NEW YORK -- Looking back on that day at Lehman High School in the Bronx, T.J. Rivera was nervous. Perhaps it was Rivera's old fear of public speaking rippling back to the surface. Perhaps it was the simple memory that when he was that age, he was "too cool for
NEW YORK -- Looking back on that day at Lehman High School in the Bronx, T.J. Rivera was nervous. Perhaps it was Rivera's old fear of public speaking rippling back to the surface. Perhaps it was the simple memory that when he was that age, he was "too cool for school." Whatever the reason, the nerves vanished as soon as Rivera grabbed a microphone and realized how enthralled the students were that he, a Major League Baseball player, was taking time out of his day to share his story.
This may seem like a small thing, but for Rivera, it was everything. Since completing his journey from undrafted free agent to big leaguer in 2016, Rivera has become one of the Mets players most committed to community service.
There was the visit to his old high school, a stone's throw from Citi Field. There was the day last November, when Rivera delivered turkeys and full Thanksgiving meals to Mets fans in Corona, Queens. There was the summer afternoon he stepped in for teammate Wilmer Flores, who was unable to fulfill one of his own charitable commitments due to injury. There was the time last spring, when Rivera helped put on a clinic for Special Olympics athletes in Florida.
"I've always just wanted to give back to the best of my ability," Rivera said. "There's a lot of people who are less fortunate that don't have opportunities like others do, and especially in the cities and certain areas of the world. It's sad to me. I want to be able to give back the best that I can, whether it just be going to one of these events that the Mets put together, clinics, anything like that. To see a little kid smiling because they look up to you -- it's weird to me still that you can put a smile on a kid's face just by showing up to a hospital or to a school, or to their front door and giving them food. They look up to you."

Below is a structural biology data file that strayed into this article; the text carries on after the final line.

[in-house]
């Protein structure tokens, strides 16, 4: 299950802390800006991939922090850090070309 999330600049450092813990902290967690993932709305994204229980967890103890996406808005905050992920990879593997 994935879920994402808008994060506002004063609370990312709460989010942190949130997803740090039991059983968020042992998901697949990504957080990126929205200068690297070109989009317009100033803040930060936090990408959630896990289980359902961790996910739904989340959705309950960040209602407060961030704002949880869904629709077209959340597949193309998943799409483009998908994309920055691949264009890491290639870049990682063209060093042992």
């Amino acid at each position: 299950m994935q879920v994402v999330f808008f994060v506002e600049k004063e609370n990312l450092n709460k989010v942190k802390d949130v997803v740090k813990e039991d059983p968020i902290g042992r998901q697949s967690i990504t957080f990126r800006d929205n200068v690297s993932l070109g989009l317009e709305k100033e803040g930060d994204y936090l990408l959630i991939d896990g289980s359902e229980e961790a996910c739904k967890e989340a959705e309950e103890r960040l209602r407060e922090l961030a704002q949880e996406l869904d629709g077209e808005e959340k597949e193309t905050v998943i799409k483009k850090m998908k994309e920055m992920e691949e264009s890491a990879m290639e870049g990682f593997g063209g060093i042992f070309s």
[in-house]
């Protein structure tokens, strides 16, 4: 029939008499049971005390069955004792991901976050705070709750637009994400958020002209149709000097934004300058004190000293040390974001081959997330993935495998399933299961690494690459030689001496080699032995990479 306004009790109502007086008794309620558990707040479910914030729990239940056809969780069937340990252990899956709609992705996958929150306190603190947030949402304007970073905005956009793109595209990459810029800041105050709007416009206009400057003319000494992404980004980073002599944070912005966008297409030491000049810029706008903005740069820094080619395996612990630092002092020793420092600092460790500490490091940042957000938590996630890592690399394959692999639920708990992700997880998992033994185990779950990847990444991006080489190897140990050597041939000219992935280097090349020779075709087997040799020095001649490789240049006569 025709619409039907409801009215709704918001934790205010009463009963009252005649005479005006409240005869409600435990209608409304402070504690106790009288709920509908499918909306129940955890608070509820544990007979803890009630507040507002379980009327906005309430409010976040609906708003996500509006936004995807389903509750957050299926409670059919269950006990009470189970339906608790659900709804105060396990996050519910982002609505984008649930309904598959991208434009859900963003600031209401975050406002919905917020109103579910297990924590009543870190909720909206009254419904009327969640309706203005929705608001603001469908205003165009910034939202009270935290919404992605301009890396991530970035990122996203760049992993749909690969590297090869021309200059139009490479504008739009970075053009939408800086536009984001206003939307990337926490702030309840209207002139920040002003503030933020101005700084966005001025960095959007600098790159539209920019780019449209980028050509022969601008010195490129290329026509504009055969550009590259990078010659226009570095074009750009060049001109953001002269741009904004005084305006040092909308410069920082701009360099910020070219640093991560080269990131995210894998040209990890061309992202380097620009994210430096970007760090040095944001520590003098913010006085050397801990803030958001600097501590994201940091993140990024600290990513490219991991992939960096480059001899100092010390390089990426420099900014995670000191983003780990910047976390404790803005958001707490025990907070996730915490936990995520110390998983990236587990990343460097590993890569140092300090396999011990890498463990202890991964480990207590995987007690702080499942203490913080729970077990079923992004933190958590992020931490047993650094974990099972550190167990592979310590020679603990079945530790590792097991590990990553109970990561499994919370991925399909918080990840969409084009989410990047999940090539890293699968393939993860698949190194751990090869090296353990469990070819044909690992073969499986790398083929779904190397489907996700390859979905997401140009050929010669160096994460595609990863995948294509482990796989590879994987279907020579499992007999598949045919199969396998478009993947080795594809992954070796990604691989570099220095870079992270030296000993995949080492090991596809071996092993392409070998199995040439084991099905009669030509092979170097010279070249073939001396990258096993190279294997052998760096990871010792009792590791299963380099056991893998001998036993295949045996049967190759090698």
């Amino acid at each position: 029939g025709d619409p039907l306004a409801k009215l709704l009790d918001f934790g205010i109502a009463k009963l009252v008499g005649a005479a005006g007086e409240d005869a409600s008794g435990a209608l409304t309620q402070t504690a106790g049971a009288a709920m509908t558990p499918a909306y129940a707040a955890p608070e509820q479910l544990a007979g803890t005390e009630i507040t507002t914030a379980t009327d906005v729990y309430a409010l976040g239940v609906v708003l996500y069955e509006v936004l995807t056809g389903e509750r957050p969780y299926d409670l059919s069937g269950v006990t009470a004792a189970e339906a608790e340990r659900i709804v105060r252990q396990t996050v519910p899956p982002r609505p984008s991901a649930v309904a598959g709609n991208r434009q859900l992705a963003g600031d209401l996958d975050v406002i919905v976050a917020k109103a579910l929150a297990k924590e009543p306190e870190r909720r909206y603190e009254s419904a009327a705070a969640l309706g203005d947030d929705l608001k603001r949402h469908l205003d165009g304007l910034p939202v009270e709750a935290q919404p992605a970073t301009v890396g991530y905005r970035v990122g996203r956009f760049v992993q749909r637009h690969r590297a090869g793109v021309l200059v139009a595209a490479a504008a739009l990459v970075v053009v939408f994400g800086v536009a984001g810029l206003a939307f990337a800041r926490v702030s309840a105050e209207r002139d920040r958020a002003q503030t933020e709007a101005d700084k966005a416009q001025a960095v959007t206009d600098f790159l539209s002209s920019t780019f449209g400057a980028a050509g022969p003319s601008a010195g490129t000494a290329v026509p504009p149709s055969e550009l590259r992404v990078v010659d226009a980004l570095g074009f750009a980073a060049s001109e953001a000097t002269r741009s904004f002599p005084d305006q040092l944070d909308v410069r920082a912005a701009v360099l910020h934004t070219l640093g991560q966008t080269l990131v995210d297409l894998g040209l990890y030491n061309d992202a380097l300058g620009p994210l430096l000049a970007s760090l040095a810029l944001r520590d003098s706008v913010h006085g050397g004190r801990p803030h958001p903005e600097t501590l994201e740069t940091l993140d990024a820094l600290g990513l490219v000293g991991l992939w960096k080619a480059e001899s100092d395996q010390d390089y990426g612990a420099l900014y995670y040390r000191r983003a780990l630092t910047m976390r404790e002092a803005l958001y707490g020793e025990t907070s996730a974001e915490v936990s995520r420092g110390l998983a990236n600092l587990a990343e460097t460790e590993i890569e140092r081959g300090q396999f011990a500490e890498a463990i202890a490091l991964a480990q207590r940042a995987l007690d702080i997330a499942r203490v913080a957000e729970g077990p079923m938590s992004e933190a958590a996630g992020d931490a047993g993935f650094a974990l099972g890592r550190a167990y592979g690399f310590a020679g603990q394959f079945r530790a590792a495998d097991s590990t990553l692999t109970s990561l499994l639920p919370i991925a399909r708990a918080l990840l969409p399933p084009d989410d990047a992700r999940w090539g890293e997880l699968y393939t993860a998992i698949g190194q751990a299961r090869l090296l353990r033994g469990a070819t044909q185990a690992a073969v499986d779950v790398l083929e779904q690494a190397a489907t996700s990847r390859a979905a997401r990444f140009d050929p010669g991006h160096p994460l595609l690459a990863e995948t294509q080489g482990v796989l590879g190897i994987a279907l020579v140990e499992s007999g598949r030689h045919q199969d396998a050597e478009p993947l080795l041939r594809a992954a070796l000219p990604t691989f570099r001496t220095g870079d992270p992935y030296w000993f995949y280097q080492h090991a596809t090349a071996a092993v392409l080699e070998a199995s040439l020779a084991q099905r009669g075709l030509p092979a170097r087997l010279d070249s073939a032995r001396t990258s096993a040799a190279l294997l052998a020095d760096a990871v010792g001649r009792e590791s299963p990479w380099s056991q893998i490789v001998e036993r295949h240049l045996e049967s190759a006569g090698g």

For his efforts, Rivera was honored recently as the Mets' nominee for the Roberto Clemente Award, which typically goes to more established players with charitable foundations of their own. Rivera's father, who grew up in Puerto Rico idolizing Clemente, was "over the moon."
"That's probably one of my favorite accomplishments," Rivera said of his nomination for an award that ultimately went to Cubs first baseman Anthony Rizzo. "I'm looking at the list and I'm like, 'Wow.' Just being a nominee is a blessing. A lot of the guys have been in the league forever and they have their foundations and they're doing so much for the community. The names that were out there were crazy. These guys were All-Stars, and then they take time out of their day and money out of their pocket to help others. I felt honored just to be mentioned."
This offseason, Rivera won't be attending as many community events as usual as he rehabs from Tommy John surgery in Alabama. He and his wife, Ashton, are expecting their first child in early December, preventing Rivera from flying to New York for the Mets' various holiday initiatives.
But that has not stopped Rivera, who is poking around his offseason home for ways to help, including donating gift cards to a local charity.
"People that are less fortunate, I've always wanted to give back to them," Rivera said. "It's just really special when you get to put a smile on someone's face."
Anthony DiComo has covered the Mets for MLB.com since 2008. Follow him on Twitter @AnthonyDiComo and Facebook.